For CY 2014, CMS will again pay for a direct referral to observation using code G0379 (now recognized under APC 0633). CMS expects that hospitals will bill this service in addition to G0378 when a patient is referred directly to observation care after being seen by a physician in the community. Hospitals should not bill HCPCS code G0379 (APC 0633) for a direct referral to observation care on the same day as a hospital clinic visit, emergency room visit, critical care, or after a "T" status procedure that is related to the subsequent admission to observation care. If observation criteria are met the composite APC 8009 will be paid if observation time related to direct referral does not meet observation guidelines, the payment for G0379 is $175.79.

FAQ 10:  Can the facility report intravenous infusions and injections during a separately payable observation stay? How does the facility report intravenous infusions performed during observation?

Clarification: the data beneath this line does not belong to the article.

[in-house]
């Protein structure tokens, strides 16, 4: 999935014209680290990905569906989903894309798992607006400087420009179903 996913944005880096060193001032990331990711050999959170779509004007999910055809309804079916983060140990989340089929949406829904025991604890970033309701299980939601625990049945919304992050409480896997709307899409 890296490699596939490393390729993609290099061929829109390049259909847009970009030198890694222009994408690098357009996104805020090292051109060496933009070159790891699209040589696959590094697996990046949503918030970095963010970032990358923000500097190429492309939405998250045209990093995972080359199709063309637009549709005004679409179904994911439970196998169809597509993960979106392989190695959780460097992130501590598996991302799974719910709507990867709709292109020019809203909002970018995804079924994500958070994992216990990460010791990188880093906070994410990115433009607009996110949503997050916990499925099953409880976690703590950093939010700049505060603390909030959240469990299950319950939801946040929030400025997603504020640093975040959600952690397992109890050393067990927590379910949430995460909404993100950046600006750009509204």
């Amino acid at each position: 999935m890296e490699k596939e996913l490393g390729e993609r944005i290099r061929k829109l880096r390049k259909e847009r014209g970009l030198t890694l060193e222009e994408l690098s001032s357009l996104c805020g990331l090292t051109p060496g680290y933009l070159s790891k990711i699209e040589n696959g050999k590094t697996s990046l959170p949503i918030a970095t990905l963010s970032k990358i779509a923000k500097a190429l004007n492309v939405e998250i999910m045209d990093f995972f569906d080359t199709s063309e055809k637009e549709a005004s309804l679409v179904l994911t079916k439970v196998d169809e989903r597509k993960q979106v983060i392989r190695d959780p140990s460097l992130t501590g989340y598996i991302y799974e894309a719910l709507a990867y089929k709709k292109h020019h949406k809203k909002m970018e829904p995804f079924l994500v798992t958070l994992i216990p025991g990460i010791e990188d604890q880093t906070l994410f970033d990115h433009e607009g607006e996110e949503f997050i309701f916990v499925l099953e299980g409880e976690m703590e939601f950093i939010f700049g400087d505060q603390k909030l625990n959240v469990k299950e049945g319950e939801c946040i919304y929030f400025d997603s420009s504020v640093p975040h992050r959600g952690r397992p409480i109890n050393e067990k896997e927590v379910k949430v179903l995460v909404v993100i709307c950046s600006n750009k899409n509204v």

Yes, facilities may report intravenous infusions and injections in addition to observation service for all payers including Medicare. If an infusion is started in the ED or clinic visit preceding observation subsequent or concurrent hours of infusion may be coded in observation but the initial service codes would not be coded a second time, unless a second IV infusion site was initiated.  CMS directs facility providers to follow CPT rules for coding injections and infusions.

FAQ 11:  Are additional procedures payable to a facility when reported in addition to observation?

Separate payment is allowed for services with status indicators S (significant procedure not subject to discounting) and X (ancillary service) when billed with G0378. The payment policy is the same for many non-Medicare payers. As in years before, payment in 2014 is not allowed if a surgical procedure or any service that has a status indicator of "T" occurs on the day before or the day that the patient is placed in observation. However, all services related to the observation services should be coded. The OCE logic will determine payment. The following table illustrates coding and billing information for each observation category:

 

Observation Type

Reported in addition to ED, Clinic, Critical Care